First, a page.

Perhaps, OJ, the most passionate self-referential comment you've made here, if in the negative.

Posted by: ghostcat at March 16, 2005 12:56 AM

If you insist on dangling the bait you can't complain if the fish bite.

Besides, you insist on answering every comment that disagrees with you. You could just leave them there as alternative viewpoints.

Posted by: Brit at March 16, 2005 4:56 AM

Joe:

It's an obvious point of pride for you that you've chosen your beliefs freely, and it's clear that in your eyes theists don't.

You have read far more into my words than they are meant to convey.

My comment was in response to ghostcat asserting that choosing a religion was like choosing a mate.

I believe I am on firm ground in disagreeing with that assertion: virtually all people have their parent's religion. Therefore, most people exercise the same degree of choice over their religion as they did over their parents: none.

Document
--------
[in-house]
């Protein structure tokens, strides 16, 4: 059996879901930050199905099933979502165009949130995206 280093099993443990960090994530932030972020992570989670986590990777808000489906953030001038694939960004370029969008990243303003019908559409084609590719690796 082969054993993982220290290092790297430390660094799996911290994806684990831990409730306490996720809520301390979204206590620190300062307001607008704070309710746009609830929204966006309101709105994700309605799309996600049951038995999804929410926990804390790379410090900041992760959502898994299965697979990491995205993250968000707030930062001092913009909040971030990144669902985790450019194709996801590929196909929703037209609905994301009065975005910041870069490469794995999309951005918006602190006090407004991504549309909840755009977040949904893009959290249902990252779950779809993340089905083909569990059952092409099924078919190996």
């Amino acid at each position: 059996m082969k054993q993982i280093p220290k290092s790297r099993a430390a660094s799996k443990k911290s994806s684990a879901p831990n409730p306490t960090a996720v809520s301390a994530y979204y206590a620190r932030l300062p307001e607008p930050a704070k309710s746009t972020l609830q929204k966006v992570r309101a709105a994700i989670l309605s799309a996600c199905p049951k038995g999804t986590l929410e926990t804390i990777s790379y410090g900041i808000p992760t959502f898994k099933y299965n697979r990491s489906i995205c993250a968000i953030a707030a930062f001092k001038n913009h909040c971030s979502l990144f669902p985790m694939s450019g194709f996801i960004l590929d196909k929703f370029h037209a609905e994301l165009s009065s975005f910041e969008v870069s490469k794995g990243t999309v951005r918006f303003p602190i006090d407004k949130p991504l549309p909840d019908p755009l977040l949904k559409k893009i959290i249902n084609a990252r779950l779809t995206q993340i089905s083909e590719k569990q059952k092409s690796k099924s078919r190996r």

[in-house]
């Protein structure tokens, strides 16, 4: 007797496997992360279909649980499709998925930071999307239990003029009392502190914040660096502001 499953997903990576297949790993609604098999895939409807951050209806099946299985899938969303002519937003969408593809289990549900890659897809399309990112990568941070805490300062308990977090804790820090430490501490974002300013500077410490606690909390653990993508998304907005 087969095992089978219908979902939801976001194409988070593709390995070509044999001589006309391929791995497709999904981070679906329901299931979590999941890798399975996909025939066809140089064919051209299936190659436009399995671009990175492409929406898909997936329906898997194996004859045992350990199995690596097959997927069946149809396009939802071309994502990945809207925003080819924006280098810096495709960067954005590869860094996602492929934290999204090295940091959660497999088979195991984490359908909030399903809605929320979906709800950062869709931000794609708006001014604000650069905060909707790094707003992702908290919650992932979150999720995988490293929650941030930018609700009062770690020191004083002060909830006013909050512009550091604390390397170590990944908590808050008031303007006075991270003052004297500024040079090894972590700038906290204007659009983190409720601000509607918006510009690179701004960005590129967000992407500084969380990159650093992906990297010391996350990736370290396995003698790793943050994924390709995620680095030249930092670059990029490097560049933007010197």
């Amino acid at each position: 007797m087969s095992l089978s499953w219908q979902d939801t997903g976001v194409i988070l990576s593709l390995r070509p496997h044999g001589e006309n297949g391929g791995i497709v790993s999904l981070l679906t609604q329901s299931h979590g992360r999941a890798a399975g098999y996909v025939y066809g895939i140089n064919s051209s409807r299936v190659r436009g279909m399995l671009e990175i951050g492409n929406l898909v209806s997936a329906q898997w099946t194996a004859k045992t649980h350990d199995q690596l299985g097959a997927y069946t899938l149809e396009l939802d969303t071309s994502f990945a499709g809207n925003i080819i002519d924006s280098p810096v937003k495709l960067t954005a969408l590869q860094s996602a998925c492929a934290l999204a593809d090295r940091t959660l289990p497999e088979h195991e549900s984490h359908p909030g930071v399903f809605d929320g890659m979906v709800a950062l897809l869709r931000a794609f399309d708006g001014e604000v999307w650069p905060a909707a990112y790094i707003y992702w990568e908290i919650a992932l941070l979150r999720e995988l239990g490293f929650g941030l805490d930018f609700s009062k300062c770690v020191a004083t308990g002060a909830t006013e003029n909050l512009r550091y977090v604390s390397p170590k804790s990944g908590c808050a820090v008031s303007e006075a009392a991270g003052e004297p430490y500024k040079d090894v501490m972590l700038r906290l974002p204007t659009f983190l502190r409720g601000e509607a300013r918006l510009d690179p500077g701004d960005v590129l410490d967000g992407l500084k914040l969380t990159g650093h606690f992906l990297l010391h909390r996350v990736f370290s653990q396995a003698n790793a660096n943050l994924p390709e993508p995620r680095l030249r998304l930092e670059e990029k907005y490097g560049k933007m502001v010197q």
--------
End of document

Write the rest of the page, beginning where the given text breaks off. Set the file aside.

That is simply an observation, not a judgment.

Similarly, since by far the majority parents are religious, on average, materialists in fact chose their beliefs.

That is simply an observation, not a judgment. And it is certainly not an obvious point of pride. (Deep background--in the past I have been maintained that claims of free will are at least somewhat overrated, and used a self-referential example: my brain simply isn't capable of religious belief. It would no more make sense to take pride in my materialism than in possessing blue eyes or prematurely gray hair)

Regarding my question of how do you choose, I was only pointing out that it is surpassing odd to decry Reason, yet use it all the time in making decisions on matters of faith.

Religion acts like a flywheel--it resists change.

I think, in general, that is a good thing.

But that doesn't mean religion isn't itself materialistic.

Read the history of the Church's attitude towards interest on loans.

Posted by: Jeff Guinn at March 16, 2005 5:10 PM

OJ:

Chosen his beliefs freely? He chose what many who're mad at their fathers choose.